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Redefining the Bell: A Celebratory Ritual for Cancer Patients at Penn

All cancer patients know that a cancer diagnosis can be a scary and uncomfortable time. Treatment with radiation and chemotherapy often comes with side effects of nausea, exhaustion, sometimes hair loss, and more. So when a patient completes their treatment and is given the opportunity to “ring the bell” to mark this milestone and close a difficult chapter, it can be an exciting time to celebrate.

But not everyone feels like celebrating when they hear the bell ring. For patients who have metastatic cancer and need to be on maintenance therapy for life, they may feel excluded. That’s why, in the last few years, the Abramson Cancer Center (ACC) at Penn Medicine has been working to make bell-ringing more inclusive so patients can recognize their moments to cheer, large and small.

The Importance of Ringing the Bell for Cancer Patients

Cynthia Olds
Cynthia Olds

Upon her diagnosis of colorectal cancer that had metastasized to her liver in the spring of 2021, Cynthia Olds quickly began radiation and chemotherapy at the ACC at the Hospital of the University of Pennsylvania (HUP). Olds said that although her stage 4 cancer diagnosis was scary, she had hope.

Since starting treatment, she has been a witness and participant of the bell ringing ceremony many times, and thinks it is an important part of patients’ treatment and recovery.

Olds most recently rang the bell herself after her fourth round of chemotherapy, to signify the end of that chemo round even though she is still continuing on maintenance therapy after that.

“I think it is important because of what patients endure and have to go through with treatment,” she said. “It marks the end of a miserable time and serves as an emotional release to ring the bell, as well as a relief.”

A Ritual Born from Tradition: The History of Ringing the Bell

Cynthia Olds smiles and rings the Cancer Bell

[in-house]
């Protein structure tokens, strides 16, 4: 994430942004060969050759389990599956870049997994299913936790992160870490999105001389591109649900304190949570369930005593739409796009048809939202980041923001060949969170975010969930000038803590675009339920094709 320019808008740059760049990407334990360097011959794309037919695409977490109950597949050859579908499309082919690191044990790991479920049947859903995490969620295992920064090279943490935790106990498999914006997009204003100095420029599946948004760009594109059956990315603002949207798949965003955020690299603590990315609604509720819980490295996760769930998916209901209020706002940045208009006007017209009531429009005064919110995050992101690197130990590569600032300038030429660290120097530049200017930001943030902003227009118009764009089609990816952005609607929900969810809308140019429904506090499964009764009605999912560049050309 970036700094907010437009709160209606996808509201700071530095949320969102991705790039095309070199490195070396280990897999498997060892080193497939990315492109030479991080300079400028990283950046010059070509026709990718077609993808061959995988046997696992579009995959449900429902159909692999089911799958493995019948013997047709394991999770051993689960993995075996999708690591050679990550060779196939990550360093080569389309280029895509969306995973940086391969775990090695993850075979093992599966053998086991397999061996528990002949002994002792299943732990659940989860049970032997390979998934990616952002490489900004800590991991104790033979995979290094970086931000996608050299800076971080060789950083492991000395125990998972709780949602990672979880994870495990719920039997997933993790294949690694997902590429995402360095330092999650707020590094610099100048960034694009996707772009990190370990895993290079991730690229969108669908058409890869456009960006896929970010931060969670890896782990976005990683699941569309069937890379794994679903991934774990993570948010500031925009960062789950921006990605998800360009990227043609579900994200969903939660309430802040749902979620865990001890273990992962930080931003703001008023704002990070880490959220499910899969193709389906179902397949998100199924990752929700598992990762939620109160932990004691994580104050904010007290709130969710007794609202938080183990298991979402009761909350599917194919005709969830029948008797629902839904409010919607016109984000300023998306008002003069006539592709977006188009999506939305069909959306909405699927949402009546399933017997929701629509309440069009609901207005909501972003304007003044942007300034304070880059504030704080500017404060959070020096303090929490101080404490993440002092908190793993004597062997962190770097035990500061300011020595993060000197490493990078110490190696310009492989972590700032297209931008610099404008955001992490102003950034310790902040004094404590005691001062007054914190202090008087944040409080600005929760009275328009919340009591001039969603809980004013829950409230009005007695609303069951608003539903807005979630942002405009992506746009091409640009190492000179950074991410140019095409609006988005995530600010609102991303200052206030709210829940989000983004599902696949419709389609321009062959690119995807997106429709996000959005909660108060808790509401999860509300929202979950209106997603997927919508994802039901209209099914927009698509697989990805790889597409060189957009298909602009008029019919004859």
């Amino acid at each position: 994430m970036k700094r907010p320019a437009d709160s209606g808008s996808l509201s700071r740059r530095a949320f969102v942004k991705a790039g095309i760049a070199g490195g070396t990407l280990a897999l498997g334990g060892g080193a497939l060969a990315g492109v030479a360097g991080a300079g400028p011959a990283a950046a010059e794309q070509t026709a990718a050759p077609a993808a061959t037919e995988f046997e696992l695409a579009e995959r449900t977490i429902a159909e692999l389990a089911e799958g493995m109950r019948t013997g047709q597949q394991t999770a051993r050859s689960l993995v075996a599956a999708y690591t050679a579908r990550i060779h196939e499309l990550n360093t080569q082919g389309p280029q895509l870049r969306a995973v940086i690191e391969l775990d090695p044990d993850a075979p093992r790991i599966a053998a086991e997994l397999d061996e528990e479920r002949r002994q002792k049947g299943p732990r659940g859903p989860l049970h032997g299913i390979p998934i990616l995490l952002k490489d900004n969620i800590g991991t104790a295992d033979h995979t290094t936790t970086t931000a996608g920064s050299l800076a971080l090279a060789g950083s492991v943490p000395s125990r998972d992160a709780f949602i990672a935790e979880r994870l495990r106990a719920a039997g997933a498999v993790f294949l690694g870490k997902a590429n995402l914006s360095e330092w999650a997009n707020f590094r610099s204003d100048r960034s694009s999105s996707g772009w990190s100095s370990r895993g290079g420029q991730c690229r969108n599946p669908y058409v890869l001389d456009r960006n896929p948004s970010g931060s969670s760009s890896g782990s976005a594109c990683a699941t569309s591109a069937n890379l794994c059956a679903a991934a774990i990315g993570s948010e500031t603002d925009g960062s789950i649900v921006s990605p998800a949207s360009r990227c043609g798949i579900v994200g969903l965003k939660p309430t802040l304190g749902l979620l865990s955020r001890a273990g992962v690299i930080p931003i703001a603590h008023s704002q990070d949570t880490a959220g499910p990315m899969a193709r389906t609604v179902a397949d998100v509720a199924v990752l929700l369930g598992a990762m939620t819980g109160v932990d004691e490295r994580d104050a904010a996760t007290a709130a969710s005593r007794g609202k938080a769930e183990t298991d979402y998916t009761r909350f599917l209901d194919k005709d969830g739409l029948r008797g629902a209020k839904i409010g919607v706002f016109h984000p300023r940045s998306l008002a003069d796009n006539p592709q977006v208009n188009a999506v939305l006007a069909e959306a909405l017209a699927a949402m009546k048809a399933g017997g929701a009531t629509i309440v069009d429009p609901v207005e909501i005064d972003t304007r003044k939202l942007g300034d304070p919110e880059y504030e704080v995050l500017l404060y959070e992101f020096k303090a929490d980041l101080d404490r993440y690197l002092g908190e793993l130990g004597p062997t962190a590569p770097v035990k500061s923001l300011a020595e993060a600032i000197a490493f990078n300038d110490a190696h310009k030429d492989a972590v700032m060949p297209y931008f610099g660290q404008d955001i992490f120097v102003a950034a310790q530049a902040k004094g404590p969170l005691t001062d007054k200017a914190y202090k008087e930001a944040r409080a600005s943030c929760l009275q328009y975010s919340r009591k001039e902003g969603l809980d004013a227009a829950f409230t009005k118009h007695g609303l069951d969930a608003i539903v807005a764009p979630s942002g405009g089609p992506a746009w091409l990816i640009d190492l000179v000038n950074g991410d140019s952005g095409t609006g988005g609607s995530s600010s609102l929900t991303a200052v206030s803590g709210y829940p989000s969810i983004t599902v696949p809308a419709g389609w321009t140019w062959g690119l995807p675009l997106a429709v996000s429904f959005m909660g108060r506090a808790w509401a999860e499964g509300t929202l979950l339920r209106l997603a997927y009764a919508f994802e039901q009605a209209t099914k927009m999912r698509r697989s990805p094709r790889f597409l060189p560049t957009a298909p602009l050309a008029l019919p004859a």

Cynthia Olds

Almost 30 years ago, MD Anderson began implementing a bell ringing ceremony at the end of a patient’s radiation therapy treatment, adopted from the Navy’s tradition of ringing the bell after completing a task that went well. Since every patient has an end point to radiation, this was an inclusive practice for all. With its success, other health systems, including Penn Medicine, decided to join in on this celebratory ritual. Many places expanded bell-ringing to include patients who completed chemotherapy treatments and were deemed cancer-free.

The ceremony has always been a joyous occasion. Patients ring a brass bell hung from the wall and recite an inspirational poem about completing treatment. The celebration, usually a public one, includes the patient’s family and friends as well as staff who cared for the patient through their journey.


Rethinking the Bell After Seeing a Need for Change

A close-up photo of a silver bell with a rope for ringing hangs on the wall

In recent years, staff in the ACC at HUP started to recognize that some patients on the cancer units overhearing the bell-ringing ritual were left out of it, or even saddened by it. They felt conflicted.

“I did feel bad for the patients who were not able to ring the bell. The bell is located near rooms with other patients getting treated, and sometimes we would close the door nearest the bell due to the loud noise,” said Carlin Cialino, BSN, RN, OCN, a chemotherapy nurse at HUP.

Staff in the unit started to second guess if they should even have these ceremonies.

“It started to feel controversial when we took a look at all the patients getting maintenance therapy that would not have the opportunity to ring the bell, or other patients who had previously rung the bell, then had their cancer return and now had to hear the bell ringing, which could potentially bring back those sad memories,” said Lindsey Zinck, RN, MSN, OCN, chief nursing officer of the cancer service line at the ACC.

After Zinck and the team vocalized their concerns among themselves, they considered a few options. First, they discussed phasing out the bell altogether, but decided that wasn’t fair to individuals who really looked forward to that symbolic celebration. Second, they experimented with small hand-held bells for patients in private rooms, but only one facility at Penn Medicine had private rooms for chemotherapy, so most units could not accommodate this. Next, they tried limiting bell-ringing ceremonies only to those patients who requested it. But staff then received negative feedback from patients who completed their treatment and wanted to celebrate.